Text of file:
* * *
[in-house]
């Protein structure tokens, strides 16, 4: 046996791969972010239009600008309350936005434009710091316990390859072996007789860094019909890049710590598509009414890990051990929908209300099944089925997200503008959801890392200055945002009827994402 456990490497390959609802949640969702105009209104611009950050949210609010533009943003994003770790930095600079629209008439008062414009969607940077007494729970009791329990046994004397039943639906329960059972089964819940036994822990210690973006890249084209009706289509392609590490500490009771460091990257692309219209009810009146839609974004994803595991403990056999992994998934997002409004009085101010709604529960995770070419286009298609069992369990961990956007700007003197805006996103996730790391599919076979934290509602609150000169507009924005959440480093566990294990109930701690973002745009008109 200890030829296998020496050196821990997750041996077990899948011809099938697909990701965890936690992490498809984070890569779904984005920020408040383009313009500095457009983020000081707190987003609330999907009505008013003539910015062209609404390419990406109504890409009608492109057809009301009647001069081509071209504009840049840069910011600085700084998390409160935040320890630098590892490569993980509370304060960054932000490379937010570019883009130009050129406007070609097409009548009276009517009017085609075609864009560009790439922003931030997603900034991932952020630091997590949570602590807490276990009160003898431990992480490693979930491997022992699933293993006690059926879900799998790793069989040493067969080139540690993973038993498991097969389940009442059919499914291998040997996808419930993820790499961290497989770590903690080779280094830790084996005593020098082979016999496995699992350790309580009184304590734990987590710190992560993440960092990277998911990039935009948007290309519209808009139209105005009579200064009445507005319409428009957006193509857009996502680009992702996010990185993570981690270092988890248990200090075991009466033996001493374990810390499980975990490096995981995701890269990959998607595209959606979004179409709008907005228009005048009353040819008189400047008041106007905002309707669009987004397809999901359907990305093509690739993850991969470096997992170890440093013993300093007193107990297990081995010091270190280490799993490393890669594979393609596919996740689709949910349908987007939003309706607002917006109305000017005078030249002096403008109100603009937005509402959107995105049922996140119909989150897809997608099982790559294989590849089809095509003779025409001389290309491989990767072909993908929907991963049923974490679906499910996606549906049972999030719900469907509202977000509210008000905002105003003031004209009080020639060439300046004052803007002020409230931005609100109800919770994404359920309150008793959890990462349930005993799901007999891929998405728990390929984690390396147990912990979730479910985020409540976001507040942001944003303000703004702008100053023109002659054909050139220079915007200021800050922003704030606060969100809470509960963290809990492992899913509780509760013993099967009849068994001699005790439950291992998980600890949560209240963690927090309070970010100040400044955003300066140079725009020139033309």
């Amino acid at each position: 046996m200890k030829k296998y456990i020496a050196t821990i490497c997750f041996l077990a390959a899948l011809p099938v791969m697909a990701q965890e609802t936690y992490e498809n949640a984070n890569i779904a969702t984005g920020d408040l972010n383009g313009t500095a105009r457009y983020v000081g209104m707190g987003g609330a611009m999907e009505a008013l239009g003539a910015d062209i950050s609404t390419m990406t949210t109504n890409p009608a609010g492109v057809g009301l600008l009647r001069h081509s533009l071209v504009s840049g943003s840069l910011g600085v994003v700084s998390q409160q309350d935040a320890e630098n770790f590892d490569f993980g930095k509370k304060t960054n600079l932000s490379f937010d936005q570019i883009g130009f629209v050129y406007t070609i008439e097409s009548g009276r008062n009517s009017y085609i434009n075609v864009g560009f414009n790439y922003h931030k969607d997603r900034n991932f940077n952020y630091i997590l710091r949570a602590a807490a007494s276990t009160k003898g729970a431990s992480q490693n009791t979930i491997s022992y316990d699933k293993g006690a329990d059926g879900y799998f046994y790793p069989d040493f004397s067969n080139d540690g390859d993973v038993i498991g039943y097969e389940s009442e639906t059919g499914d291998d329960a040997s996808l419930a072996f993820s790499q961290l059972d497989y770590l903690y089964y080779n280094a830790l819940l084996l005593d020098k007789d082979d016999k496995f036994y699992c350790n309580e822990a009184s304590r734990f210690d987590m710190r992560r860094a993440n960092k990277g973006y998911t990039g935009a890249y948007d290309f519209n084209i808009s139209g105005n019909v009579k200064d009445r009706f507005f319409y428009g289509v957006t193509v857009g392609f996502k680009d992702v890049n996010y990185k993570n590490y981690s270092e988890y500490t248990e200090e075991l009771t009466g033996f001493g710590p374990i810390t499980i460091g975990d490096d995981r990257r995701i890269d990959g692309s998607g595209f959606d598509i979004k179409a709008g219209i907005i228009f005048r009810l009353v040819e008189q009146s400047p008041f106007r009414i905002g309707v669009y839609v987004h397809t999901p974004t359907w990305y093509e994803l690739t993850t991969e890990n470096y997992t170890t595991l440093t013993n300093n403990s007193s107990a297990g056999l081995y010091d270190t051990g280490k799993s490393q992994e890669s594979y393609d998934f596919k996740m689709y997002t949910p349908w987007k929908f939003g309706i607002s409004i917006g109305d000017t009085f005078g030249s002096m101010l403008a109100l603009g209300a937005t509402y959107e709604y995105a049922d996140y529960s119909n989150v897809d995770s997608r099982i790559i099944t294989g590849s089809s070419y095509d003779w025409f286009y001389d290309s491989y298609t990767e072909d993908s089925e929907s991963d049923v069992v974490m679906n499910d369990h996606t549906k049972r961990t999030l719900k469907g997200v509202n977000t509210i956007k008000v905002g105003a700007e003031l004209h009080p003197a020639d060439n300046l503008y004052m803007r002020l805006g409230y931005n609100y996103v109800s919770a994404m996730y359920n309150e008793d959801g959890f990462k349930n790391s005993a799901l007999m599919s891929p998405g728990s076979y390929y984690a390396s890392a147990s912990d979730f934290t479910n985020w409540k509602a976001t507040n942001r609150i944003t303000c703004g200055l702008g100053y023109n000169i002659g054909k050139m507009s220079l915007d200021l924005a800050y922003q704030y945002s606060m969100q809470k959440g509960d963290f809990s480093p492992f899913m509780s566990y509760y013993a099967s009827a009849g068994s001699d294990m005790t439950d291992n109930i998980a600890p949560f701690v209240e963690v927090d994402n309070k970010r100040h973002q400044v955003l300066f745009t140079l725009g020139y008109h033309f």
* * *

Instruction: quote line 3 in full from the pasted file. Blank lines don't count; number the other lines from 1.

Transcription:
């Amino acid at each position: 046996m200890k030829k296998y456990i020496a050196t821990i490497c997750f041996l077990a390959a899948l011809p099938v791969m697909a990701q965890e609802t936690y992490e498809n949640a984070n890569i779904a969702t984005g920020d408040l972010n383009g313009t500095a105009r457009y983020v000081g209104m707190g987003g609330a611009m999907e009505a008013l239009g003539a910015d062209i950050s609404t390419m990406t949210t109504n890409p009608a609010g492109v057809g009301l600008l009647r001069h081509s533009l071209v504009s840049g943003s840069l910011g600085v994003v700084s998390q409160q309350d935040a320890e630098n770790f590892d490569f993980g930095k509370k304060t960054n600079l932000s490379f937010d936005q570019i883009g130009f629209v050129y406007t070609i008439e097409s009548g009276r008062n009517s009017y085609i434009n075609v864009g560009f414009n790439y922003h931030k969607d997603r900034n991932f940077n952020y630091i997590l710091r949570a602590a807490a007494s276990t009160k003898g729970a431990s992480q490693n009791t979930i491997s022992y316990d699933k293993g006690a329990d059926g879900y799998f046994y790793p069989d040493f004397s067969n080139d540690g390859d993973v038993i498991g039943y097969e389940s009442e639906t059919g499914d291998d329960a040997s996808l419930a072996f993820s790499q961290l059972d497989y770590l903690y089964y080779n280094a830790l819940l084996l005593d020098k007789d082979d016999k496995f036994y699992c350790n309580e822990a009184s304590r734990f210690d987590m710190r992560r860094a993440n960092k990277g973006y998911t990039g935009a890249y948007d290309f519209n084209i808009s139209g105005n019909v009579k200064d009445r009706f507005f319409y428009g289509v957006t193509v857009g392609f996502k680009d992702v890049n996010y990185k993570n590490y981690s270092e988890y500490t248990e200090e075991l009771t009466g033996f001493g710590p374990i810390t499980i460091g975990d490096d995981r990257r995701i890269d990959g692309s998607g595209f959606d598509i979004k179409a709008g219209i907005i228009f005048r009810l009353v040819e008189q009146s400047p008041f106007r009414i905002g309707v669009y839609v987004h397809t999901p974004t359907w990305y093509e994803l690739t993850t991969e890990n470096y997992t170890t595991l440093t013993n300093n403990s007193s107990a297990g056999l081995y010091d270190t051990g280490k799993s490393q992994e890669s594979y393609d998934f596919k996740m689709y997002t949910p349908w987007k929908f939003g309706i607002s409004i917006g109305d000017t009085f005078g030249s002096m101010l403008a109100l603009g209300a937005t509402y959107e709604y995105a049922d996140y529960s119909n989150v897809d995770s997608r099982i790559i099944t294989g590849s089809s070419y095509d003779w025409f286009y001389d290309s491989y298609t990767e072909d993908s089925e929907s991963d049923v069992v974490m679906n499910d369990h996606t549906k049972r961990t999030l719900k469907g997200v509202n977000t509210i956007k008000v905002g105003a700007e003031l004209h009080p003197a020639d060439n300046l503008y004052m803007r002020l805006g409230y931005n609100y996103v109800s919770a994404m996730y359920n309150e008793d959801g959890f990462k349930n790391s005993a799901l007999m599919s891929p998405g728990s076979y390929y984690a390396s890392a147990s912990d979730f934290t479910n985020w409540k509602a976001t507040n942001r609150i944003t303000c703004g200055l702008g100053y023109n000169i002659g054909k050139m507009s220079l915007d200021l924005a800050y922003q704030y945002s606060m969100q809470k959440g509960d963290f809990s480093p492992f899913m509780s566990y509760y013993a099967s009827a009849g068994s001699d294990m005790t439950d291992n109930i998980a600890p949560f701690v209240e963690v927090d994402n309070k970010r100040h973002q400044v955003l300066f745009t140079l725009g020139y008109h033309f």